Every Wednesday I get commodities
Sometimes four or five sacks.
Pick ‘em up down at the welfare office
In my welfare Cadillac.
Roy Acuff, twice a conservative Republican candidate for governor of Tennessee, checked in by knocking old-age pensions:
When her old-age pension check
Comes to her door
Dear old grandma won’t be
She’ll be waiting at the gate.
Every night she’ll have a date
When her old-age pension check
Comes to our door. . .
There are more antifeminist songs than not. Kinky Friedman and the Texas Jewboys recommend that you should “Get Your Biscuits in the Oven and Your Buns in Bed”; Bob Luman reckons that “Lonely Women Make Good Lovers”; Tammy Wynette advises the ladies to “Stand by Your Man” and Tompall Glaser has offered Shel Silverstein’s “Put Another Log on the Fire” in which the male chauvinist orders his girlfriend to perform errands including fixing a flat tire, washing his socks, and patching his old blue jeans—“and then come and tell me why you’re leaving me.” Loretta Lynn, of all people, has fired back at the chauvinists with her mild “One’s on the Way” (about the dissatisfactions of a pregnant house-wife) and her more direct “The Pill.” Even Tammy Wynette, playing the other side of the street for a change, warns her wandering man in “Your Good Girl’s Gonna Go Bad”:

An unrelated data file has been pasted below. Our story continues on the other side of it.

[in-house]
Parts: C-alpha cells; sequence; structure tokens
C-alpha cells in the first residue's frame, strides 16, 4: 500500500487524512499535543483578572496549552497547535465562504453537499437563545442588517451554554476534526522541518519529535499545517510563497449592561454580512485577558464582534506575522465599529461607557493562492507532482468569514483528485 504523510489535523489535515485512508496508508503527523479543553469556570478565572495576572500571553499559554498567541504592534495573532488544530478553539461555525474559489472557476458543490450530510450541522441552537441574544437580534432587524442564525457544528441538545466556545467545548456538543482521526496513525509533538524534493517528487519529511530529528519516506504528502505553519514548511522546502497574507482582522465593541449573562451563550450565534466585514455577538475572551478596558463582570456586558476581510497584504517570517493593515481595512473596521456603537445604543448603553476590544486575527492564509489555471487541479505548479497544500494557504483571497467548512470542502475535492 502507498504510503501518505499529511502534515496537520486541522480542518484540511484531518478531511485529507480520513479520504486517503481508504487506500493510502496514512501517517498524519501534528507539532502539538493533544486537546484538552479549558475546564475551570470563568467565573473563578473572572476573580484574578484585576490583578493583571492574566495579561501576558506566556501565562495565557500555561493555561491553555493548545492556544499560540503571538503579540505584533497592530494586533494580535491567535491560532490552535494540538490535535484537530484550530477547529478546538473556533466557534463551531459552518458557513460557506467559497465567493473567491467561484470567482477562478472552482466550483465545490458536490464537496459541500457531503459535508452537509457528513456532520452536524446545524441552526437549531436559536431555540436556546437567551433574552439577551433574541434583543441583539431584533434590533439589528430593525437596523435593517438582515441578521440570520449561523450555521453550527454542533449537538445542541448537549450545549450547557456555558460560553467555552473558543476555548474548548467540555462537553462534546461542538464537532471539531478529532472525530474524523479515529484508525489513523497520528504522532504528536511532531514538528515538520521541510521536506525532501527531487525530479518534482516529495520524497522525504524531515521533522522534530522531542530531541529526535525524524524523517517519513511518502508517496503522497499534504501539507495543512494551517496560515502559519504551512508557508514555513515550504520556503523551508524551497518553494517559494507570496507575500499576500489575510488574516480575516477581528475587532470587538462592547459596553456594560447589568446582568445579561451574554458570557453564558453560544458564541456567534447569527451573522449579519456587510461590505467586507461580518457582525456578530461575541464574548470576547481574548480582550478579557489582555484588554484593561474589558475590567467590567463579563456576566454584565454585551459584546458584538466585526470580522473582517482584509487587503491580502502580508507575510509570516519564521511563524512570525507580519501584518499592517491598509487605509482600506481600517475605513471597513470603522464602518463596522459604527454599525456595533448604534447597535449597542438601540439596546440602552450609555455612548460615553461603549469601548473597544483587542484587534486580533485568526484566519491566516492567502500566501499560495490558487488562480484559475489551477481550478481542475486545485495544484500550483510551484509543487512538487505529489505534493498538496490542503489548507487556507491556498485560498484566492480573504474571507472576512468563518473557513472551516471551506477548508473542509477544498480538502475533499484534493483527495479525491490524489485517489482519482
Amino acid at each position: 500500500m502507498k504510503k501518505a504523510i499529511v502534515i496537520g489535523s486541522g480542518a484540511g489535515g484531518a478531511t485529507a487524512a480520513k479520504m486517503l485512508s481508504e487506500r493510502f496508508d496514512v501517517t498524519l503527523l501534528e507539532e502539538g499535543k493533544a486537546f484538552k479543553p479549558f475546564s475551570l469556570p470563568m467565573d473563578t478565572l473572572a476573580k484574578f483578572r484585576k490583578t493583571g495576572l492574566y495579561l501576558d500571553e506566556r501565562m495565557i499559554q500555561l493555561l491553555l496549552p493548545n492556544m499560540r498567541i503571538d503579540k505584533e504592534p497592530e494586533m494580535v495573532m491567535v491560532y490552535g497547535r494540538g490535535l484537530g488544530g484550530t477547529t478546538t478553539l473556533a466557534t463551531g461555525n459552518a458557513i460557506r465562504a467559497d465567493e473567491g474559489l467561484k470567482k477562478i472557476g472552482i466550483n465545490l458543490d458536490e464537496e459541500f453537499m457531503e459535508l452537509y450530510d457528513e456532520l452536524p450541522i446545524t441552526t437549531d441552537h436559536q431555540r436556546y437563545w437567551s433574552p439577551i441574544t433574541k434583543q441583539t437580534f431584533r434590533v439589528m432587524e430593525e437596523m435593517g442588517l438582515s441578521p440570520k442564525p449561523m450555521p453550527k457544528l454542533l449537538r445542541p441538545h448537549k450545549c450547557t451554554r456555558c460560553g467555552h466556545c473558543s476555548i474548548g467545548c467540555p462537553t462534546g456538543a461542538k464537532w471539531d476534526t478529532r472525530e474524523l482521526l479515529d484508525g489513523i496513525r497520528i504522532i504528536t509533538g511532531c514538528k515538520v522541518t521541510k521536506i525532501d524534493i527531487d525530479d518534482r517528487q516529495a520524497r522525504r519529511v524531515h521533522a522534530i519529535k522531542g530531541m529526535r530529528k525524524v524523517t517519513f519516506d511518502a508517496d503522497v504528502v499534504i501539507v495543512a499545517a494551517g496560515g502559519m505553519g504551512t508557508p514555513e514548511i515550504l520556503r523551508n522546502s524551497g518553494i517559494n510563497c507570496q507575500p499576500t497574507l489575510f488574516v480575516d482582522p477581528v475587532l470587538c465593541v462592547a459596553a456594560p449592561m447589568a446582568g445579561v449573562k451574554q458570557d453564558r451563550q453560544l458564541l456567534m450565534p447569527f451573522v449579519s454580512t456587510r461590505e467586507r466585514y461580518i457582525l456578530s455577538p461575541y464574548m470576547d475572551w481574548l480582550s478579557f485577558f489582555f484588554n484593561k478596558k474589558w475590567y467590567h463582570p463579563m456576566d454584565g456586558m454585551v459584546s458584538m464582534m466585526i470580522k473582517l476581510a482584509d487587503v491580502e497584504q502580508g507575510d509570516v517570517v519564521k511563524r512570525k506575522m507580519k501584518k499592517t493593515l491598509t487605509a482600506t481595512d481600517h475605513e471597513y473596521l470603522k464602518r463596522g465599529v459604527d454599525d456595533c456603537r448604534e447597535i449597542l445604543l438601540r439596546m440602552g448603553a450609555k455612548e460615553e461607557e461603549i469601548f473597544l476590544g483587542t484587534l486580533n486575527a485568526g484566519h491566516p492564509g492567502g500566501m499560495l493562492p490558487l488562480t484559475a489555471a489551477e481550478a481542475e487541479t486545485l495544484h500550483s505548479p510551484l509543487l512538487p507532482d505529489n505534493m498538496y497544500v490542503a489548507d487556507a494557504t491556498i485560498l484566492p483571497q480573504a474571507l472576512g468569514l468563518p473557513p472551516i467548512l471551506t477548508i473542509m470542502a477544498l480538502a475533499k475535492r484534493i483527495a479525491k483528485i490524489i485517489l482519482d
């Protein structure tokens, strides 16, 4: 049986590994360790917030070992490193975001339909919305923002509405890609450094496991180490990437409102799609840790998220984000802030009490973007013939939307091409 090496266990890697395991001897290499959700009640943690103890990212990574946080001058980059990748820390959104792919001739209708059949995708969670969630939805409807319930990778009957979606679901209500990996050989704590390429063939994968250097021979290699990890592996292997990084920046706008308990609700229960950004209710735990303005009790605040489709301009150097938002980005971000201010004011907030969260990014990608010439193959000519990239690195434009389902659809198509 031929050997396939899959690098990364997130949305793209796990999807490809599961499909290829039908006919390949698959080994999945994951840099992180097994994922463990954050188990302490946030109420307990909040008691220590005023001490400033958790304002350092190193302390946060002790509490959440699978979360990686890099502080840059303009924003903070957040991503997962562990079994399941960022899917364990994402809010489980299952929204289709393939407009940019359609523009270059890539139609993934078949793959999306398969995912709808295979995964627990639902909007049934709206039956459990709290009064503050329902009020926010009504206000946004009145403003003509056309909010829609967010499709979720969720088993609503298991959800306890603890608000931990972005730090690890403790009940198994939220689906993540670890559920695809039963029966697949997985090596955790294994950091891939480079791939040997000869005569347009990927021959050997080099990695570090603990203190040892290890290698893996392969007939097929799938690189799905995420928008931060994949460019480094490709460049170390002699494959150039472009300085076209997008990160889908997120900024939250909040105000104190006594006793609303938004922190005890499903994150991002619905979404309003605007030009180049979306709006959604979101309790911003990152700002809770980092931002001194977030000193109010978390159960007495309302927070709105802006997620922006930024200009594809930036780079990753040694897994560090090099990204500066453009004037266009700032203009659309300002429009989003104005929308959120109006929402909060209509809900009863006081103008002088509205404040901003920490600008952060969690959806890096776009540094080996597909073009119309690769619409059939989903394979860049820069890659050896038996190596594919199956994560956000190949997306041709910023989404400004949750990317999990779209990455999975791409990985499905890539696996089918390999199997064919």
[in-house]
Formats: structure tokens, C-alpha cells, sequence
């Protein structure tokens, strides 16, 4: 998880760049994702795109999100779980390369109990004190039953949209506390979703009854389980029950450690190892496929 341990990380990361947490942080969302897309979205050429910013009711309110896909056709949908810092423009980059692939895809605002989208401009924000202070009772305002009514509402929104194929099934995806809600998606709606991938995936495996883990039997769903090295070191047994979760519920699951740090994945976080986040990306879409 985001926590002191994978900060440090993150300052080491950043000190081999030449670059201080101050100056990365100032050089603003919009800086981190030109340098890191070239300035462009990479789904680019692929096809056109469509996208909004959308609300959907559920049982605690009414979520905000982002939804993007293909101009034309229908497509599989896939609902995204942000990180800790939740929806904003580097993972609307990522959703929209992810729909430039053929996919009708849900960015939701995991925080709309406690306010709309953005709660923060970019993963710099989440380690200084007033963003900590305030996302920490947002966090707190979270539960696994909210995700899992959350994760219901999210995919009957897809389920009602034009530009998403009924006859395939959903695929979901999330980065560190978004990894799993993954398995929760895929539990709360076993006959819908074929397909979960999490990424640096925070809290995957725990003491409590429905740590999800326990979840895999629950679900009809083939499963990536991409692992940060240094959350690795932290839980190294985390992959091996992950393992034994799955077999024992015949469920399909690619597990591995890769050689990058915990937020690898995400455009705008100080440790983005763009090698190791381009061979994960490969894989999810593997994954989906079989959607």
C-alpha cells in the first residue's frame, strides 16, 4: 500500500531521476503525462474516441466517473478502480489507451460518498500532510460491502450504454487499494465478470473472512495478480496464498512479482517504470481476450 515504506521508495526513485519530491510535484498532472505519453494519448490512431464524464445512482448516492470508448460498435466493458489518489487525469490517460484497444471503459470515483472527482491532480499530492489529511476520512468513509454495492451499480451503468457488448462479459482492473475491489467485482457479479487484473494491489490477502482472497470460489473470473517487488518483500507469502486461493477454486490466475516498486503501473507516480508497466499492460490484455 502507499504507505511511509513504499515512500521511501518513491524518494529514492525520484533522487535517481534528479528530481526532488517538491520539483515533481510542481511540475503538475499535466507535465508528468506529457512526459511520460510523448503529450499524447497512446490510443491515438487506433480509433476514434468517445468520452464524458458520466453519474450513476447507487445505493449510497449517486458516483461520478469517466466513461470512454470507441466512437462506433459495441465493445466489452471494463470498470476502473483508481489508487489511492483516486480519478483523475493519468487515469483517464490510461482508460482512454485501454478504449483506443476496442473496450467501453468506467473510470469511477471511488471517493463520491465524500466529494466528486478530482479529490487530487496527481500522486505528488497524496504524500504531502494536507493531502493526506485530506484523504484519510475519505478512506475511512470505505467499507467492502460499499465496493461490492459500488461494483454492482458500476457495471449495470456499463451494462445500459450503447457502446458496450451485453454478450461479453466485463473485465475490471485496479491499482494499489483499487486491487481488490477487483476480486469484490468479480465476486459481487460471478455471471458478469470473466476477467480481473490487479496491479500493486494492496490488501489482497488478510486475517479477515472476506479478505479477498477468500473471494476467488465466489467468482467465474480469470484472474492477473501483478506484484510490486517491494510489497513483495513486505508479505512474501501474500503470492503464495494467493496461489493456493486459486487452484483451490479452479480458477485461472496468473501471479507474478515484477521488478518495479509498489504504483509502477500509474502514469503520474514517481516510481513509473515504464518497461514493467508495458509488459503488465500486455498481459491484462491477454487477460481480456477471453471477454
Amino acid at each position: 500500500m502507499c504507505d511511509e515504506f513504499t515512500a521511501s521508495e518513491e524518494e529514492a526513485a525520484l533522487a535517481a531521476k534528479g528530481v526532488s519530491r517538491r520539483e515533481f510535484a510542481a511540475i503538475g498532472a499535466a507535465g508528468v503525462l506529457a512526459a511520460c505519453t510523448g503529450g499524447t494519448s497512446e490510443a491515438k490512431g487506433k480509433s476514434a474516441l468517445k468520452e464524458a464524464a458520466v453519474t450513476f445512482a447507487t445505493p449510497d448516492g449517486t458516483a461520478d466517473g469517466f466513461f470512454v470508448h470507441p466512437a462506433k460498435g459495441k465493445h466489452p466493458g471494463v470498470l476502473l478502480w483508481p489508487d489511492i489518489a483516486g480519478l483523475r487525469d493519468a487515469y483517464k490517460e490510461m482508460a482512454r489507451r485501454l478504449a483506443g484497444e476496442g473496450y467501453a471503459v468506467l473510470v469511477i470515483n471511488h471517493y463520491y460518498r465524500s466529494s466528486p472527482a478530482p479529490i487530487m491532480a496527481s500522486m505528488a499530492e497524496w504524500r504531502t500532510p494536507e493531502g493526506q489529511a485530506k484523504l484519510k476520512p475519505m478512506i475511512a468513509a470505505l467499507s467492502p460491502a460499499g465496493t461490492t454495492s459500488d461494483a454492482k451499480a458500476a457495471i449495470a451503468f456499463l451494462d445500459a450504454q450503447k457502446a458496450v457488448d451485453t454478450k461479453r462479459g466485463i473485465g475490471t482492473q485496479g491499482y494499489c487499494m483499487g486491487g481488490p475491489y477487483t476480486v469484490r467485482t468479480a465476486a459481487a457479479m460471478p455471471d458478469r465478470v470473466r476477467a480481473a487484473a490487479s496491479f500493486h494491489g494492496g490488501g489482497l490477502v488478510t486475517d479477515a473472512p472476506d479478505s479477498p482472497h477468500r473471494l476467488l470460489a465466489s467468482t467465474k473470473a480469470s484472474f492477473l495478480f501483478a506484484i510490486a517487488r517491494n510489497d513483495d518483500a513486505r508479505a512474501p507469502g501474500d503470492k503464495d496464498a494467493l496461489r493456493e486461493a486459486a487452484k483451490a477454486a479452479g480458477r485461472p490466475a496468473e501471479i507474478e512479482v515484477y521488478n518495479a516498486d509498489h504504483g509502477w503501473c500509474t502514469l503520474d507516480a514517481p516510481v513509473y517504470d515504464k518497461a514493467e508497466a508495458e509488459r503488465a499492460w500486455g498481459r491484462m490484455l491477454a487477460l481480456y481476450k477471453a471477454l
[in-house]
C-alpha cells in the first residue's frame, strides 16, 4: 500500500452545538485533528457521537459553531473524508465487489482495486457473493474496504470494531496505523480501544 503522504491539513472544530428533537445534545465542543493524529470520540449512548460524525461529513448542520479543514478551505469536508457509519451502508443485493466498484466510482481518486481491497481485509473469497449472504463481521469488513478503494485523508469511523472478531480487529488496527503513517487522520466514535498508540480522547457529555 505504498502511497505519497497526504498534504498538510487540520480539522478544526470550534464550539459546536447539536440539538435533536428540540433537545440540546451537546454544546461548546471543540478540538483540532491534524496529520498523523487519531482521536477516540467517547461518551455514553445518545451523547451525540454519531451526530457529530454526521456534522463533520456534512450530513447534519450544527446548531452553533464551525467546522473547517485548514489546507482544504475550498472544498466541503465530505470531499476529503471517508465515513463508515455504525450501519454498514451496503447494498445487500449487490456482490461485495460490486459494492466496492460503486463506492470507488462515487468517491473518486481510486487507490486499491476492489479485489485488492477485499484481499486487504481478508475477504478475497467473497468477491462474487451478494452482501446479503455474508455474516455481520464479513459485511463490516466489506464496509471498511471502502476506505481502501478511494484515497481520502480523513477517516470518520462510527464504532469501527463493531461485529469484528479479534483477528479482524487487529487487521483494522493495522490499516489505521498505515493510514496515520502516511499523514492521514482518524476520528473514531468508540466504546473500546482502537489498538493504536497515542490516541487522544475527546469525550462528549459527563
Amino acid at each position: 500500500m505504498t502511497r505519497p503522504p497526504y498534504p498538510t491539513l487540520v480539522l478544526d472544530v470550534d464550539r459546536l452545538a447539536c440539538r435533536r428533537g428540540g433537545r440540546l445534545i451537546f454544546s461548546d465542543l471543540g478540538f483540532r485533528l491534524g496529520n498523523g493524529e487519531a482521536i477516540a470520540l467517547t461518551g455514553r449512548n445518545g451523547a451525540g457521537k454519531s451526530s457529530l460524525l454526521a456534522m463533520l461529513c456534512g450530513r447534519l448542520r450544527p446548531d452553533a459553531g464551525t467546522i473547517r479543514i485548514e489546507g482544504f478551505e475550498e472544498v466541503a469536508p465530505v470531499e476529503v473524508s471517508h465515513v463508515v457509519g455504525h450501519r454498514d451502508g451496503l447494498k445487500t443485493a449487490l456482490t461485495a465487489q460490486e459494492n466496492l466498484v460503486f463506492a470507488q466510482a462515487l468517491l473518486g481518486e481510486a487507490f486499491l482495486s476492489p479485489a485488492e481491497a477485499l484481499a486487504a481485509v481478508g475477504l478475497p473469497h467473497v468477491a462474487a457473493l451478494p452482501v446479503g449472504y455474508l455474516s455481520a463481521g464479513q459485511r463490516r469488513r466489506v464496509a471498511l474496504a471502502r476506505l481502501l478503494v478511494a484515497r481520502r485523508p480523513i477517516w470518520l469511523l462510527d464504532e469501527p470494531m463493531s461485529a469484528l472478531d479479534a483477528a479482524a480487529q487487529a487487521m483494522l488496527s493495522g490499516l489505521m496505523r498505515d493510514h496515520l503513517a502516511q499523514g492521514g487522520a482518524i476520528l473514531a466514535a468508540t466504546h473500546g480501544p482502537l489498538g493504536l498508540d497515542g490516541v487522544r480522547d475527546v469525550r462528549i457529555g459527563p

I’m gonna be the swingingest swinger you ever had
If you like ‘em powdered up, painted up, then you oughta be glad.
‘Cause your good girl’s gonna be bad.
The popularity of our wars (or the lack of popularity in recent years) has been faithfully reflected in country music. Only “The Ballad of the Green Berets” made it as a pro-war song during the Vietnam misadventure, and it was written in 1963 before people began to realize what a quagmire was in the making. There were lesser, minor pro-war songs later along in that war—but, significantly, the public did not take to them. Nor did Korea songs achieve popularity. “A Dear John Letter,” in 1953, told of a soldier “overseas in battle” who received a letter from the girl back home saying she’s soon to wed another—but it didn’t even refer to Korea specifically. Floyd Tillman’s “Cold War,” while using the term as a metaphor, is just another he-she song having nothing to do with formal battlefields. Unless memory fails, no songwriters saw glory in the battle of “Frozen Chosin” or tried to make a folk hero out of the captured General Dean; nor did they lash out at the 21 American “turncoats” who originally refused repatriation. In war, as with the racial troubles of America, country songwriters have followed the policy of saying nothing at all if they couldn’t say something good.
World War II, however, was a “happy” war. Though I’ve since read historians who made me aware of a certain body of opposition to that venture, I was unaware of anything but an enthusiastic and patriotic approval at the time. This universality of opinion was registered in the country music of the period. Indeed, before the firing of the first American shot, World War II began to be propagandized with a ditty entitled “I’ll Be Back in a Year Little Darlin’.” The song was in response to the peacetime draft, which passed the House of Representatives in 1940 by but a single vote. Young eligibles would receive a year of military training, then be discharged to stand by as citizen-soldiers in the event of hostilities: